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Dark Shadows (A Movie Review)

Dark Shadows

Dark Shadows


Starring Johnny Depp, Michelle Pfeiffer, Helena Bonham Carter, Eva Green, Jackie Earle Haley, Jonny Lee Miller, Chloë Grace Moretz. Bella Heathcote, Gulliver McGrath, Ray Shirley, Ivan Kaye, Susanna Cappellaro, William Hope, Hannah Murray, Guy Flanagan, Christopher Lee, Alice Cooper, Lara Parker, David Selby, Kathryn Leigh Scott and Jonathan Frid.

Screenplay by Seth Grahame-Smith.

Directed by Tim Burton.

Distributed by Warner Bros.  113 minutes.  Rated PG-13.

Remember when Tim Burton actually had his own ideas?  It seems a long time ago now, but early on in his career he came up with interesting, twisted, original stories like Beetlejuice, Edward Scissorhands, The Nightmare Before Christmas and even PeeWee’s Big Adventure.  However, for the last decade or more, Burton – usually with his favorite leading man Johnny Depp – has become Hollywood’s go-to guy for updating classic stories, whether in literature (Sleepy Hollow, Charlie and the Chocolate Factory, Alice and Wonderland, James and the Giant Peach, Big Fish), film (Planet of the Apes), musicals (Sweeney Todd), comics (the two Michael Keaton Batman movies) or television (this movie).  Even his upcoming animated film, Frankenweenie, is an update of his first student film.

Burton and Depp’s latest reclamation project is the popular 60s-70s horror soap opera Dark Shadows.

If you have seen the trailer, you can already tell that the film can’t quite decide if it wants to be a fish-out-of-water comedy or a more serious update of the very somber original series, and this lack of direction turns everything into a bit of a mess.  In fairness, the film is not nearly as much of a goofy comedy as that short preview suggests, but the comic aspects are definitely there and still feel awkward.  If you are going to turn a cheesy old title into a comedy, you can’t be timid about it, you have to go whole hog (see the Brady Bunch movies or even the Farrelly Brothers’ flawed but heartfelt revamp of The Three Stooges).

Dark Shadows tries to mix its wacky hijinks in with some actual supernatural gothic scares and shocks – mild ones, but that is strangely faithful to the original series’ TV roots.

It may be a harbinger of bad things that the original TV Barnabas, Jonathan Frid, died just a couple of weeks before this new movie came out in theaters.  That’s not necessarily to say Frid had a problem with the direction of this reboot – after all he does appear here in a cameo as a party-goer with three other former series regulars – but it does feel oddly symbolic.

For the movie Dark Shadows has almost nothing in common with its television ancestor, other than one or two character names.  Even the movie’s slick and expensive sets and effects show little understanding of the low-tech, ultra-low-budget background of the show, which was one of the first syndicated series on TV and made on a shoe-string.  I’d be willing to bet that the craft services (catering) bill for this movie probably cost more than the entire six-year, 1,225 episode run of the series.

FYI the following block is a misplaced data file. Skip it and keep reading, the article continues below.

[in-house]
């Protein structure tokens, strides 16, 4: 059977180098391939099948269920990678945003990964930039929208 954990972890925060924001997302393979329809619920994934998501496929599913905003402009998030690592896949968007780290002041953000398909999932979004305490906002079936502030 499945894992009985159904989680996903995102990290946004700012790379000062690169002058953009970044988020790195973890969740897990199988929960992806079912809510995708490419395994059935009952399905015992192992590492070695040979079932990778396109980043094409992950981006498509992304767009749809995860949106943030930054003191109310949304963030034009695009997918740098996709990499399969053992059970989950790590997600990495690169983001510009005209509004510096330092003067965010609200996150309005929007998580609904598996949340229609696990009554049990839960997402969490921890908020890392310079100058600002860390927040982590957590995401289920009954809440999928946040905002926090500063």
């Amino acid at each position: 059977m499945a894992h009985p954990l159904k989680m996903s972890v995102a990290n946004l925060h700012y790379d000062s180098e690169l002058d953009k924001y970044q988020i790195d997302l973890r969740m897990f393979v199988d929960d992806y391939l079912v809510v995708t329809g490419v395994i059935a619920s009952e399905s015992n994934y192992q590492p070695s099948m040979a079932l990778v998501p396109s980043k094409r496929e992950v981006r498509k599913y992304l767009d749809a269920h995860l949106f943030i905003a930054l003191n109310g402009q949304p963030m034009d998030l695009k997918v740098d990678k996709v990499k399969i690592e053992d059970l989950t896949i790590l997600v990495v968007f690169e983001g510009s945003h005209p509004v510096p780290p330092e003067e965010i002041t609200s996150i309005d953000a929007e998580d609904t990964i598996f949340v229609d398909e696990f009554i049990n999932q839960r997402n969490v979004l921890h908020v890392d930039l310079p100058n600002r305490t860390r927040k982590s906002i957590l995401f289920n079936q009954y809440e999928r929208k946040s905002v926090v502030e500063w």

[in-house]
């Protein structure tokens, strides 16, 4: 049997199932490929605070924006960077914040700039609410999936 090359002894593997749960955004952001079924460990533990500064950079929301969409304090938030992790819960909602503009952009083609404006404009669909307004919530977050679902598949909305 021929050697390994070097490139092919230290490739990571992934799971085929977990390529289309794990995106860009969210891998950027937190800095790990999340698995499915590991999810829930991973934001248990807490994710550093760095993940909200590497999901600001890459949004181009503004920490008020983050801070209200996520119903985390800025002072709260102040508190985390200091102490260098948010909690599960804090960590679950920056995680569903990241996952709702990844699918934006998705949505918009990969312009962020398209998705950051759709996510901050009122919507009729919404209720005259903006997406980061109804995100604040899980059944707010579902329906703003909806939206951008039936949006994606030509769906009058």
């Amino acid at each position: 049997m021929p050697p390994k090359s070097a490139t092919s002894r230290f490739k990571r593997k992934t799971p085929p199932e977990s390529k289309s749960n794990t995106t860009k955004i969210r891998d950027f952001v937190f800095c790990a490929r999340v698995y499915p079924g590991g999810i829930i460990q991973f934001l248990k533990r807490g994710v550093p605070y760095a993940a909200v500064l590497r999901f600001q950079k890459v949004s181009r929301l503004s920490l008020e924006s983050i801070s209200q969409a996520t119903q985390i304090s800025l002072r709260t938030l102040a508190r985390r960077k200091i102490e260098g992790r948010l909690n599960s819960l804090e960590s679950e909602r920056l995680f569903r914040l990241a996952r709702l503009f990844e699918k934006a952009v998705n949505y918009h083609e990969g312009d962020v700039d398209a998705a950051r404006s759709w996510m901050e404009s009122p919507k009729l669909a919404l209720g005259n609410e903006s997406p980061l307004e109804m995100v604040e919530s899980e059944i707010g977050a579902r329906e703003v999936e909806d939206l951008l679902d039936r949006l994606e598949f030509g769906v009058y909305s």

The movie’s schizophrenic vibe starts with the frame story – a flashback to the 1770s in which a young businessman named Barnabas Collins (Depp) gets into a bit of a love triangle with the beautiful love of his life named Josette (Bella Heathcote) and a young, beautiful, evil witch named Angelique (Eva Green).  The witch puts a spell on Josette, causing her to take her own life, then turns Barnabas into a vampire (I didn’t think that was how people became vampires) and has him buried undead for all eternity.  This is all done in a very quick (five minutes or so), very overwrought manner.

All eternity ends up lasting less time than you would think, when Barnabas’ coffin is mistakenly dug up just under 200 years later.  Barnabas returns to his family estate, only to find that it is in severe disrepair, the family business is nearly broke and the only remaining relatives in the castle are a middle aged mother (Michelle Pfeiffer), her bratty teen daughter (Chloë Grace Moretz), a weaselly uncle (Jonny Lee Miller) and a disturbed young nephew (Gulliver McGrath) whose mother disappeared mysteriously.

What year is this? Barnabas asks.  1972.

Cue lots of Carpenters, lava lamp, Scooby Doo!, T-Rex and polyester jokes.  Occasionally they are even funny, if rather obvious – like when Barnabas sees Karen Carpenter on television and freaks out that she is some sort of evil tiny songstress or when he refers to singer Alice Cooper as the ugliest woman he has ever seen.  But the 70s nostalgia stuff gets way stale quickly, not to mention the fact that many of songs the film plays and the things the movie mocks are from after the movie’s 1972 time setting.

By strange coincidence, the boy’s nanny Victoria is a direct descendant (and complete spitting image) of his love Josette (also played by Heathcote).  To make things even more complicated, the town is run by an apparently immortal Angelique, who has made it her business to bankrupt the Collins while she thrives.  Yet it appears after all these years she loves Barnabas.  And he still loves Josette, who he now sees in Victoria.  But can a vampire romance a human nanny, or should he just settle for an eternity of awesome hate-sex with his nemesis Angelique?

You can see what’s coming from a mile away.  However, the film’s complete inability to juggle its comic, dramatic and horrific moments make it nearly impossible to build up any real rooting interest for any of these characters.

The TV series, for all its cheesiness, crappy sets and technical faux pas, at least knew how to do that.

Jay S. Jacobs

Copyright ©2012 All rights reserved. Posted: May 11, 2012.

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